COVID-19 disease, symptoms and variants
Learn about COVID-19, how it spreads, who is at risk, what to do if you think you have it, and what resources and support are available to you.
COVID-19 is the disease caused by the coronavirus, SARS-CoV-2.
Coronaviruses are a large family of viruses that cause respiratory infections. These can range from the common cold to more serious diseases.
How COVID-19 spreads
COVID-19 is a new disease, so there is limited natural immunity in our community. This means that COVID-19 can spread quickly.
The virus is usually spread from person to person by:
- close contact with an infectious person
- contact with droplets from an infected person’s cough or sneeze
- touching objects or surfaces that have droplets from an infected person, and then touching your mouth or face.
Symptoms of COVID-19
Symptoms of COVID-19 can range from mild to severe. Some people recover easily, and others get very sick very quickly. If you test positive for COVID-19 you may experience:
- sore throat
- shortness of breath.
Other symptoms include:
- runny nose or congestion
- headache or fatigue
- muscle or joint pains
- nausea or loss of appetite
- diarrhoea or vomiting
- temporary loss of smell or altered sense of taste.
COVID-19 symptoms are similar to some common illnesses, such as colds and flu, or allergies.
See our COVID-19: Identifying the symptoms fact sheet.
You can use our COVID-19 symptom checker to find out if you need to get tested, or seek medical help.
Viruses naturally change or mutate. This can lead to what is known as a variant to the main virus strain. This generally happens where there is a large amount of community transmission.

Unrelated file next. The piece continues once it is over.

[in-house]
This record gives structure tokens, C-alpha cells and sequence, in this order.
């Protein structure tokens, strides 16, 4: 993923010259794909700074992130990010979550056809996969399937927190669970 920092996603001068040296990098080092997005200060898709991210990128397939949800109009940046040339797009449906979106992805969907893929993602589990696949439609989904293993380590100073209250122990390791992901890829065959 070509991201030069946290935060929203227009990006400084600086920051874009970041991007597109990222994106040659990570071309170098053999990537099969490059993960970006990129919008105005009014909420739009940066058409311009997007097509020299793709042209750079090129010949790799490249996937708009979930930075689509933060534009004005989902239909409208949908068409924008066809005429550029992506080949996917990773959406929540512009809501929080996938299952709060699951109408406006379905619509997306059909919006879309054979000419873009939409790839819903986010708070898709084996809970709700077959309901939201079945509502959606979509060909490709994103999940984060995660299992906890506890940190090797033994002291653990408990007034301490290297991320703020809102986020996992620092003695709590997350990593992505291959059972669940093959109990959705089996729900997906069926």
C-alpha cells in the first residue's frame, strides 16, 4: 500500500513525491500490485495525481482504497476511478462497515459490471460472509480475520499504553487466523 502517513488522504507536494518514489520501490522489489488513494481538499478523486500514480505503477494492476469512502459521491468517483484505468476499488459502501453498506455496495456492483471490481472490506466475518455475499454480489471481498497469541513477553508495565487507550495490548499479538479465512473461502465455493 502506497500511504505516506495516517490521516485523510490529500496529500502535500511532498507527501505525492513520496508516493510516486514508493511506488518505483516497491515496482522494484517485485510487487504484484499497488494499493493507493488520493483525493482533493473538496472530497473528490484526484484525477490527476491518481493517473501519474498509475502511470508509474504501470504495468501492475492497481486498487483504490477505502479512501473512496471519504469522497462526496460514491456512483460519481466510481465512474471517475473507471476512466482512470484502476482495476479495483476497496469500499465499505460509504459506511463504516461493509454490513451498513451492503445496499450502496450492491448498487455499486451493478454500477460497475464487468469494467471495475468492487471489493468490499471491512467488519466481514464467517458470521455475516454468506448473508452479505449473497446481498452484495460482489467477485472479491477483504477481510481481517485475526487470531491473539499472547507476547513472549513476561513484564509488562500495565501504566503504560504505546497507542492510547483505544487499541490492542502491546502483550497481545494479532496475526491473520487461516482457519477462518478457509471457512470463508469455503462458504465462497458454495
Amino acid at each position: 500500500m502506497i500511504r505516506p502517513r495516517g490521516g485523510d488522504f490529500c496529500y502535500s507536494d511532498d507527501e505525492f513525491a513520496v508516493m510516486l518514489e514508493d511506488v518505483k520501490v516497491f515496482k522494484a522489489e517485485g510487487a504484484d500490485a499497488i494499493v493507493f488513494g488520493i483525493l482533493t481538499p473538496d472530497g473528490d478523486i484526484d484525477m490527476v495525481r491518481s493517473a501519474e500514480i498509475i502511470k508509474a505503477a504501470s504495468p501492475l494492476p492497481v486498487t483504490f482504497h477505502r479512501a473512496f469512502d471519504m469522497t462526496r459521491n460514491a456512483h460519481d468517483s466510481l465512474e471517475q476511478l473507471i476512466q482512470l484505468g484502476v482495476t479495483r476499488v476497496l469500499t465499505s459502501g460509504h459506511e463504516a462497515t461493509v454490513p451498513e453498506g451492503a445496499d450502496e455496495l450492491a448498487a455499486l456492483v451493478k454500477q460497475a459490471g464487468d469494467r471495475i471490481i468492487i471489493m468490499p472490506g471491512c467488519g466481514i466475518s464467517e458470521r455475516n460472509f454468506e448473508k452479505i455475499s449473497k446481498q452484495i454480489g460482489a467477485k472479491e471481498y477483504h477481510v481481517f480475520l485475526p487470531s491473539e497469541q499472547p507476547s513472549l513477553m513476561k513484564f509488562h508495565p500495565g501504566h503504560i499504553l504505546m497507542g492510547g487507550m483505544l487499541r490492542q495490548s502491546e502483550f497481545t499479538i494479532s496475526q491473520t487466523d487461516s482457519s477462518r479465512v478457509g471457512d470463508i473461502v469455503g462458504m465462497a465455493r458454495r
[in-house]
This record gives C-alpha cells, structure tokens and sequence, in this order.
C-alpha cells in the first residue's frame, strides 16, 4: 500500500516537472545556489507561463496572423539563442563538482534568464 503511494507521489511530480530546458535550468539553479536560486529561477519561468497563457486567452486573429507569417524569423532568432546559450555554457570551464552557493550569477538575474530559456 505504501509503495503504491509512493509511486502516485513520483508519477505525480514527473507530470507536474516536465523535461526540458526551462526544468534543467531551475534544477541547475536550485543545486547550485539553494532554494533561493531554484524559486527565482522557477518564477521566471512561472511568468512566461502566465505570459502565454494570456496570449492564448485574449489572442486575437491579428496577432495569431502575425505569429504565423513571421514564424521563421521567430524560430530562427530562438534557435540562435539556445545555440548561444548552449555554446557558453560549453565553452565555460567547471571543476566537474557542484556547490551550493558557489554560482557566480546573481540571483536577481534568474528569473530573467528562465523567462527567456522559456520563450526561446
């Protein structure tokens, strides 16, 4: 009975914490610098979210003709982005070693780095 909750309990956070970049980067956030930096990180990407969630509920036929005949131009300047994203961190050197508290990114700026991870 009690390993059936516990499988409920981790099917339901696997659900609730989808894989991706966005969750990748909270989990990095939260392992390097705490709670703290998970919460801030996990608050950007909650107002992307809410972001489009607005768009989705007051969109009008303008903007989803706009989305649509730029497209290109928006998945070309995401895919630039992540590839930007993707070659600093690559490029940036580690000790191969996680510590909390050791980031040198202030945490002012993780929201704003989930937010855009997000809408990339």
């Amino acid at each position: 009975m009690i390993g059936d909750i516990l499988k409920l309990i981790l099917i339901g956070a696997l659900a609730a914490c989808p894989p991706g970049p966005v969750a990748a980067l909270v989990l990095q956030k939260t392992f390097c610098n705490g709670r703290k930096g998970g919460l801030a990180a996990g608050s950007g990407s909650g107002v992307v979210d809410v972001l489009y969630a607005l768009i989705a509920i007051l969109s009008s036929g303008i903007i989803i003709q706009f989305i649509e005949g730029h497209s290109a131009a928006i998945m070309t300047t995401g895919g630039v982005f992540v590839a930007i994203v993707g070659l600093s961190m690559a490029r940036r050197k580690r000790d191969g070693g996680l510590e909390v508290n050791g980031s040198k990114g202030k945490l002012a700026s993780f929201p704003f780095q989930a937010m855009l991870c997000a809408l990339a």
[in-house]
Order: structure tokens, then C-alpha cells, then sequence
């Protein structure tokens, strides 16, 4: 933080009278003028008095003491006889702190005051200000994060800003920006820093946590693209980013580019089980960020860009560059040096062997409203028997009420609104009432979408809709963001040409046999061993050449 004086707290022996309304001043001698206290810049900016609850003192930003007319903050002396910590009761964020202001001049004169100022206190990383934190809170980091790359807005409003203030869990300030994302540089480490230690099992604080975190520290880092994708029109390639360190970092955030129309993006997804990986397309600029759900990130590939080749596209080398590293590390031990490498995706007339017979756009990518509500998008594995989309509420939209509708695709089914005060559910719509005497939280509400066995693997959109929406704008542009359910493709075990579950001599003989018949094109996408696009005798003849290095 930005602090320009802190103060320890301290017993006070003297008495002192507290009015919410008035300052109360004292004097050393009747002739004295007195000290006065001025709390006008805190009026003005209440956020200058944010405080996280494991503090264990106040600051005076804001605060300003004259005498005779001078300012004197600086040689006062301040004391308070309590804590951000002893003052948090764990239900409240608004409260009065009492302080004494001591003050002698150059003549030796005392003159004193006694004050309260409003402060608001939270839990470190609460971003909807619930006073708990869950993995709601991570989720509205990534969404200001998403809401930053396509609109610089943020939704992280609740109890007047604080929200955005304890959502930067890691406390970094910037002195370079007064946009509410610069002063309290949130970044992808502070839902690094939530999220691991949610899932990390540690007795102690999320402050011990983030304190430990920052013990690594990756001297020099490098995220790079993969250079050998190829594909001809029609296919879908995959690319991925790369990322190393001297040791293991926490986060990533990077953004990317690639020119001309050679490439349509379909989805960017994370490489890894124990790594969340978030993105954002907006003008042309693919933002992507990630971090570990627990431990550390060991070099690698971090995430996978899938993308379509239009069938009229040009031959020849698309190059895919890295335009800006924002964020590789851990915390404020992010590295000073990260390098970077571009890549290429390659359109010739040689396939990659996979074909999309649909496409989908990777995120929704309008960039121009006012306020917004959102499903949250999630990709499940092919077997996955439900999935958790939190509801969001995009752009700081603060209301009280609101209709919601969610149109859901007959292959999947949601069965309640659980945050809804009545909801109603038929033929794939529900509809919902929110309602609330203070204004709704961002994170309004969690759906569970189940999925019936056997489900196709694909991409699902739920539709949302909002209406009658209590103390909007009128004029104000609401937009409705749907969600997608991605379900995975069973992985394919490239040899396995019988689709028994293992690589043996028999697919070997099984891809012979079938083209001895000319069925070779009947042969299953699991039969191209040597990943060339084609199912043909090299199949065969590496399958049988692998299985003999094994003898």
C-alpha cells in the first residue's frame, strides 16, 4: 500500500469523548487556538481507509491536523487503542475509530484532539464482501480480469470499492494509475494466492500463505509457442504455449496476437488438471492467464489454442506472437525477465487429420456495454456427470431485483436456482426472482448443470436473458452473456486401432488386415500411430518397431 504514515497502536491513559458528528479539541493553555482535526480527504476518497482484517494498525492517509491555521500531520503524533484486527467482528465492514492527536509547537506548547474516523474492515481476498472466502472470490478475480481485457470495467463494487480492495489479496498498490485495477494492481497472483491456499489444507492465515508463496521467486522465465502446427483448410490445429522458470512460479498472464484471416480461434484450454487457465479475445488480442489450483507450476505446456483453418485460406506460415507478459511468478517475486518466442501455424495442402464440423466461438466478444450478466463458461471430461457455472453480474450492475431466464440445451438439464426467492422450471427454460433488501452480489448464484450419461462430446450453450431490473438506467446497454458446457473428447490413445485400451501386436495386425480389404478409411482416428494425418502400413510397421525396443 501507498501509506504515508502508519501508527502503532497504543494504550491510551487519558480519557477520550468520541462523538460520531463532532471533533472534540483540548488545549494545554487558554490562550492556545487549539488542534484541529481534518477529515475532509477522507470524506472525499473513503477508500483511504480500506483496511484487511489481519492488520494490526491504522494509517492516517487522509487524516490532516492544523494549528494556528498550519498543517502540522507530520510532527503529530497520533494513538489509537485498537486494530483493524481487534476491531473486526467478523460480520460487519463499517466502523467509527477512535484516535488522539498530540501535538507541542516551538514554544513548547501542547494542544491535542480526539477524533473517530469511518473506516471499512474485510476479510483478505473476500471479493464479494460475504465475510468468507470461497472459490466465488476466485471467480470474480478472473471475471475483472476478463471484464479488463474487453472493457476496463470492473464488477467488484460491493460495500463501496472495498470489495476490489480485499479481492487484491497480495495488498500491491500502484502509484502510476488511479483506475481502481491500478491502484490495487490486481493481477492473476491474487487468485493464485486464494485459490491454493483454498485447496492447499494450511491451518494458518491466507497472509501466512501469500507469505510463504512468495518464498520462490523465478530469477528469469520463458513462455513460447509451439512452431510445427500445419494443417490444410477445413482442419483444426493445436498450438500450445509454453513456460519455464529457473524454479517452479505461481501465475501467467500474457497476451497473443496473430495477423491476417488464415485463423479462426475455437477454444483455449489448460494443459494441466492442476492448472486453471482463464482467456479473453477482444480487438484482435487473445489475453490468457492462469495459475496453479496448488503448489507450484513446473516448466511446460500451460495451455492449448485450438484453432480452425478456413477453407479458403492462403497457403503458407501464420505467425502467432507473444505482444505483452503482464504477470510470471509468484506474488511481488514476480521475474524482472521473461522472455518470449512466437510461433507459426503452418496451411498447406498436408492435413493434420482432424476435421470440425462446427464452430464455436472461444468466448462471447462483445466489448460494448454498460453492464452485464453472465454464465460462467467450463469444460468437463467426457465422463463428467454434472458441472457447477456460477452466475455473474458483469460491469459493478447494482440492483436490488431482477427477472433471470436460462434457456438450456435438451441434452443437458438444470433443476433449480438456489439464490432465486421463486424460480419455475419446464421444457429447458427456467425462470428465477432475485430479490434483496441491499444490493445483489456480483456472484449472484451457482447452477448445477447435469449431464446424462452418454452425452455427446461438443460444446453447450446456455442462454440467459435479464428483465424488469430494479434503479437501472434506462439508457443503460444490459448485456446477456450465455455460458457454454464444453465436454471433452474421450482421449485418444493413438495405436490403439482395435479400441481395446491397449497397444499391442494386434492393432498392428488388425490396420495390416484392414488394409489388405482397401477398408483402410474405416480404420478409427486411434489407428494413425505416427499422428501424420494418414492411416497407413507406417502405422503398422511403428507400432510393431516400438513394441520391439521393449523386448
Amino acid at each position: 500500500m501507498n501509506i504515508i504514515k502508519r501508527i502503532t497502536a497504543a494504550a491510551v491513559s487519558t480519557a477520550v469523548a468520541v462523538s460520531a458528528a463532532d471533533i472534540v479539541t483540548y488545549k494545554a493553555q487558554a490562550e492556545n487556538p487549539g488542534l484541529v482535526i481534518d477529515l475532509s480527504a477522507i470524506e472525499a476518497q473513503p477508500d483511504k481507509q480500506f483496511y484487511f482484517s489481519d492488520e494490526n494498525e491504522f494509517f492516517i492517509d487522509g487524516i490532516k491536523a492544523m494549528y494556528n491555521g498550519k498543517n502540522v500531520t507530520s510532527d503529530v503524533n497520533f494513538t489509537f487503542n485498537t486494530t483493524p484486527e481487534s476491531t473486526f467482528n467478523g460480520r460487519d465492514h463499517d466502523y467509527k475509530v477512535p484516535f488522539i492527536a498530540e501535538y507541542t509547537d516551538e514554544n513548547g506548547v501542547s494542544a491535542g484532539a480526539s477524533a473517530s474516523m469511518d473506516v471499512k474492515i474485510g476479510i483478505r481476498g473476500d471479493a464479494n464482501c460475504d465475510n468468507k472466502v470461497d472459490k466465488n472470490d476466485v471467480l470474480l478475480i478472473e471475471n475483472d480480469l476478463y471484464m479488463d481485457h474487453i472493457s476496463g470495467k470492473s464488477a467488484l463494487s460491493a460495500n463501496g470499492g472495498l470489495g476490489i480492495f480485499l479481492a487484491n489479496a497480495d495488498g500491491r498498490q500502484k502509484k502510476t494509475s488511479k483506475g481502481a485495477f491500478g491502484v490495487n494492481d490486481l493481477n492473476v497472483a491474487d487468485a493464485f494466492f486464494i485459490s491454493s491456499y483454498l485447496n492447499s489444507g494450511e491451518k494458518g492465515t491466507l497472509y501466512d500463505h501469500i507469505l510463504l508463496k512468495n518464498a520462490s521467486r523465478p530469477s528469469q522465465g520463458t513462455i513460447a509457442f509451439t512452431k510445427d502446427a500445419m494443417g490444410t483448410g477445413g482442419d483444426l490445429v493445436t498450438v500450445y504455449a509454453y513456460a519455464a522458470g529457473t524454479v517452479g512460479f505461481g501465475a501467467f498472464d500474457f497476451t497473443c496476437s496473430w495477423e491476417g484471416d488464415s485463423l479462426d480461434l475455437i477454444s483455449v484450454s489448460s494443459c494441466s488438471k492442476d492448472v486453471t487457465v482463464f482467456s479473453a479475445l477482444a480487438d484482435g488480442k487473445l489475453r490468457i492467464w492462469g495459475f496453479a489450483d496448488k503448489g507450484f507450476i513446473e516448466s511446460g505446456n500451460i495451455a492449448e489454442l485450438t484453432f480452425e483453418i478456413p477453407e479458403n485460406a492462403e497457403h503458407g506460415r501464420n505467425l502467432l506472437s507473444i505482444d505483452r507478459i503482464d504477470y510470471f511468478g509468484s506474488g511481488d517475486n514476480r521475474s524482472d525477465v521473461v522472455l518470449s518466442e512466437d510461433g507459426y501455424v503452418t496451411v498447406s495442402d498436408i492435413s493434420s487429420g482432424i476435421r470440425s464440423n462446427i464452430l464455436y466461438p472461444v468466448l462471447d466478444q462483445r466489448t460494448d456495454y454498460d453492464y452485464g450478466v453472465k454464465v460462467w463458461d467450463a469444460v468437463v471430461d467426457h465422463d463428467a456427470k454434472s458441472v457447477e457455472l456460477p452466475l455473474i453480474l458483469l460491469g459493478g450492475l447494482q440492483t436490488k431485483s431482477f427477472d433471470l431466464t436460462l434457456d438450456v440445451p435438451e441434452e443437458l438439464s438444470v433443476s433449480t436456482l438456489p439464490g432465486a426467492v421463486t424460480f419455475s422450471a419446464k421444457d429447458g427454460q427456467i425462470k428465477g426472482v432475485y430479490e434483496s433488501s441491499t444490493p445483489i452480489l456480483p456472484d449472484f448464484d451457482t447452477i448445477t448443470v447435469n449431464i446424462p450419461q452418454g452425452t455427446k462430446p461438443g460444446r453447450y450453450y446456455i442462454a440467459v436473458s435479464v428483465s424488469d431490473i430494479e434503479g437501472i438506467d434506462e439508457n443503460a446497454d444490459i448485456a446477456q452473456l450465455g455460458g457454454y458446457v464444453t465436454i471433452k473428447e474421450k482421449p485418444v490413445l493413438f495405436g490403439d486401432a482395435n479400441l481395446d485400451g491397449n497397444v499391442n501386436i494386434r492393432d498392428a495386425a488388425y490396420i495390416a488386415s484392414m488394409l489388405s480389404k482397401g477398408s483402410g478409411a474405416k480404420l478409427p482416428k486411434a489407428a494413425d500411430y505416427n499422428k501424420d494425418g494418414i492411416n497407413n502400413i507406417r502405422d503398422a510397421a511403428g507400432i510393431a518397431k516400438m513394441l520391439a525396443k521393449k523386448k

There are currently 13 named variants of SARS-CoV-2, the virus that causes COVID-19. Some previous variants of concern were declassified as a variant of concern once further data was available.
The WHO has identified the variants of concern as:
- Alpha – first found in the United Kingdom
- Beta – first found in South Africa
- Delta – first found in India
- Gamma – first found in Brazil
- Omicron – first found in South Africa.
Most people who test positive for COVID-19 recover completely, but some people may develop long COVID.
Long COVID is where symptoms of COVID-19 remain, or develop, long after the initial infection – usually after 4 weeks. Symptoms of long COVID can last for weeks or sometimes months, and include:
- extreme fatigue (tiredness)
- shortness of breath, heart palpitations, chest pain or tightness
- problems with memory and concentration
- changes to taste and smell
- joint and muscle pain.
It is not yet known how long symptoms of long COVID will last. In a large survey of people in the United Kingdom who had COVID-19, nearly 10% of people reported at least one symptom 12 weeks after their initial infection.